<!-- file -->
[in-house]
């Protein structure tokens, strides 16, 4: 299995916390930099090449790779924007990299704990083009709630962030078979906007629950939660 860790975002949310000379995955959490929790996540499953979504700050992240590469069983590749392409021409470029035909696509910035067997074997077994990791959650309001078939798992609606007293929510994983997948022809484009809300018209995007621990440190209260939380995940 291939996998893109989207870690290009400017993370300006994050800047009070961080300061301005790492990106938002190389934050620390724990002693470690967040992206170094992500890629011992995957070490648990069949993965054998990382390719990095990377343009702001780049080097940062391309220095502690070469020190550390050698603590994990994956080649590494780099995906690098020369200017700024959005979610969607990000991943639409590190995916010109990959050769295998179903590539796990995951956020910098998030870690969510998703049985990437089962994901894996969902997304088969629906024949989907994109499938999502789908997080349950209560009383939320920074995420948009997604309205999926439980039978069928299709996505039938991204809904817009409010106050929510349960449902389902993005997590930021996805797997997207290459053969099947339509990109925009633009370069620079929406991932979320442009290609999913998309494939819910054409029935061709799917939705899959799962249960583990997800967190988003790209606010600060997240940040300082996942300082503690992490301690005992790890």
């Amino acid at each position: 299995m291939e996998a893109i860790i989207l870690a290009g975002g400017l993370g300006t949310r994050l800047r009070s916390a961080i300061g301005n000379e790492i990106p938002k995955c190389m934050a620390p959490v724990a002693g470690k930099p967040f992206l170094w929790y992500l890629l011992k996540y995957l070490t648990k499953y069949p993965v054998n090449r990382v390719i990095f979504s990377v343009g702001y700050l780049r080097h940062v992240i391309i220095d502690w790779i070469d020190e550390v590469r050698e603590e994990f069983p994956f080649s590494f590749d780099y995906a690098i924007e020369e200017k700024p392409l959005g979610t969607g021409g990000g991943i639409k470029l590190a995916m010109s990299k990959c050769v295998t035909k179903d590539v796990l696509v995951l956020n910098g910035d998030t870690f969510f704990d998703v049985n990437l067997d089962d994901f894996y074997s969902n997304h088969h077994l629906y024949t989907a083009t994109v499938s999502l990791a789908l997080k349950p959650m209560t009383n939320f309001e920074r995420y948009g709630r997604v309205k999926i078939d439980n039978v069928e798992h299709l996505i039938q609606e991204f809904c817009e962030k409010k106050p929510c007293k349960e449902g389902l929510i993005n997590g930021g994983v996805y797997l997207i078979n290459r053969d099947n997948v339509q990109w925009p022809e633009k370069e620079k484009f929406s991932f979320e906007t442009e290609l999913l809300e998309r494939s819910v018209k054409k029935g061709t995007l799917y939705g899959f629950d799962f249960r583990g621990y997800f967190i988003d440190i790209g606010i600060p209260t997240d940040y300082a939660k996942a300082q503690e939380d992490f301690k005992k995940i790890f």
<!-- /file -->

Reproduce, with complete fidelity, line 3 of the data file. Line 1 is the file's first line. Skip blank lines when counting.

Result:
């Amino acid at each position: 299995m291939e996998a893109i860790i989207l870690a290009g975002g400017l993370g300006t949310r994050l800047r009070s916390a961080i300061g301005n000379e790492i990106p938002k995955c190389m934050a620390p959490v724990a002693g470690k930099p967040f992206l170094w929790y992500l890629l011992k996540y995957l070490t648990k499953y069949p993965v054998n090449r990382v390719i990095f979504s990377v343009g702001y700050l780049r080097h940062v992240i391309i220095d502690w790779i070469d020190e550390v590469r050698e603590e994990f069983p994956f080649s590494f590749d780099y995906a690098i924007e020369e200017k700024p392409l959005g979610t969607g021409g990000g991943i639409k470029l590190a995916m010109s990299k990959c050769v295998t035909k179903d590539v796990l696509v995951l956020n910098g910035d998030t870690f969510f704990d998703v049985n990437l067997d089962d994901f894996y074997s969902n997304h088969h077994l629906y024949t989907a083009t994109v499938s999502l990791a789908l997080k349950p959650m209560t009383n939320f309001e920074r995420y948009g709630r997604v309205k999926i078939d439980n039978v069928e798992h299709l996505i039938q609606e991204f809904c817009e962030k409010k106050p929510c007293k349960e449902g389902l929510i993005n997590g930021g994983v996805y797997l997207i078979n290459r053969d099947n997948v339509q990109w925009p022809e633009k370069e620079k484009f929406s991932f979320e906007t442009e290609l999913l809300e998309r494939s819910v018209k054409k029935g061709t995007l799917y939705g899959f629950d799962f249960r583990g621990y997800f967190i988003d440190i790209g606010i600060p209260t997240d940040y300082a939660k996942a300082q503690e939380d992490f301690k005992k995940i790890f």